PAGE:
Click here to read this text


Humanities Nonfiction Social Sciences

Racial Discrimination and Racial Identity Attitudes in Relation to Self-Rated Health and Physical Pain and Impairment Among Two-Spirit American Indians/Alaska Natives

By David H. Chae, ScD, and Karina L. Walters, PhD, 2009

Research on lesbian, gay, bisexual, and other sexual-minority (two-spirit) American Indians/Alaska Natives is sparse. Existing epidemiologic data, however, indicate that the general American Indian/Alaska Native (AIAN) population is at disproportionately greater risk for poorer general health and physical pain and impairment. According to the National Center for Health Statistics, in 2004 American Indians/Alaska Natives had the highest prevalence of respondent-rated fair or poor health (16.5%) of the racial/ethnic groups surveyed. According to the National Center for Health Statistics, in 2004 American Indians/Alaska Natives had the highest prevalence of respondent-rated fair or poor health (16.5%) of the racial/ethnic groups surveyed. Moreover, American Indians/Alaska Natives had the highest prevalence of past-month severe headache or migraine (19.1%), low back pain (35.3%), neck pain (18.8%), and joint pain (39.6%). American Indians/Alaska Natives were most likely to experience limitations in daily activities caused by chronic conditions than were other racial/ethnic groups (17.1%). Two-spirit American Indians/Alaska Natives may also face serious public health problems. For example, research focused on two-spirit AIAN communities suggests a high prevalence of HIV infection and substance use. Moreover, studies on two-spirit American Indians/Alaska Natives indicate high levels of exposure to social hazards, including experiences of homophobia in mainstream and AIAN heteronormative contexts as well as racism within gay communities.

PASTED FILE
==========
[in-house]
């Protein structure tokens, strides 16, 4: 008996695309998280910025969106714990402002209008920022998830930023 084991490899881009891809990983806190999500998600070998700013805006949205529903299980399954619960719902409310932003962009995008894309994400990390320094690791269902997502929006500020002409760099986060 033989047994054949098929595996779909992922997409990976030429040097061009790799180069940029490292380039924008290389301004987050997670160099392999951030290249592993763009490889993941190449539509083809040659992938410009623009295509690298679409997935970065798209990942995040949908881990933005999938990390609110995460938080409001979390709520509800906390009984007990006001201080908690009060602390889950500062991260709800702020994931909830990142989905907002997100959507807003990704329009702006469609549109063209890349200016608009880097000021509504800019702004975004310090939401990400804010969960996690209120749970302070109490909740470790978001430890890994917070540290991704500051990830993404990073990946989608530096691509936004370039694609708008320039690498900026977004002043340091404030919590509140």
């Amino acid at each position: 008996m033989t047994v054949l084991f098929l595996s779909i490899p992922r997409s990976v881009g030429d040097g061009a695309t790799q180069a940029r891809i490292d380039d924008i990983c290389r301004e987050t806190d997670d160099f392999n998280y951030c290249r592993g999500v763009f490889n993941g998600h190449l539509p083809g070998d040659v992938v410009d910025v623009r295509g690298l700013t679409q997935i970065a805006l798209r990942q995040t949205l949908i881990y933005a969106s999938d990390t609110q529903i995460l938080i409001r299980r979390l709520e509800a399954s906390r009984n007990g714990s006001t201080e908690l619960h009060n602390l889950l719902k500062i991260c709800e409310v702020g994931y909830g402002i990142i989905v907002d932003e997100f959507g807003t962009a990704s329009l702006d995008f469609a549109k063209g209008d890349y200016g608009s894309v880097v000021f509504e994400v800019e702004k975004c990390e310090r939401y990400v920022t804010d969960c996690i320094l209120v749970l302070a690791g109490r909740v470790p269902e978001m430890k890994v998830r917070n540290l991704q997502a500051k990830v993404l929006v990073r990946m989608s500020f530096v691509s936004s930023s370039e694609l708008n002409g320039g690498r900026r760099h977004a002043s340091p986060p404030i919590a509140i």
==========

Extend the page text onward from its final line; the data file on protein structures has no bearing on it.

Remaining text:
Leave a Reply

Your email address will not be published.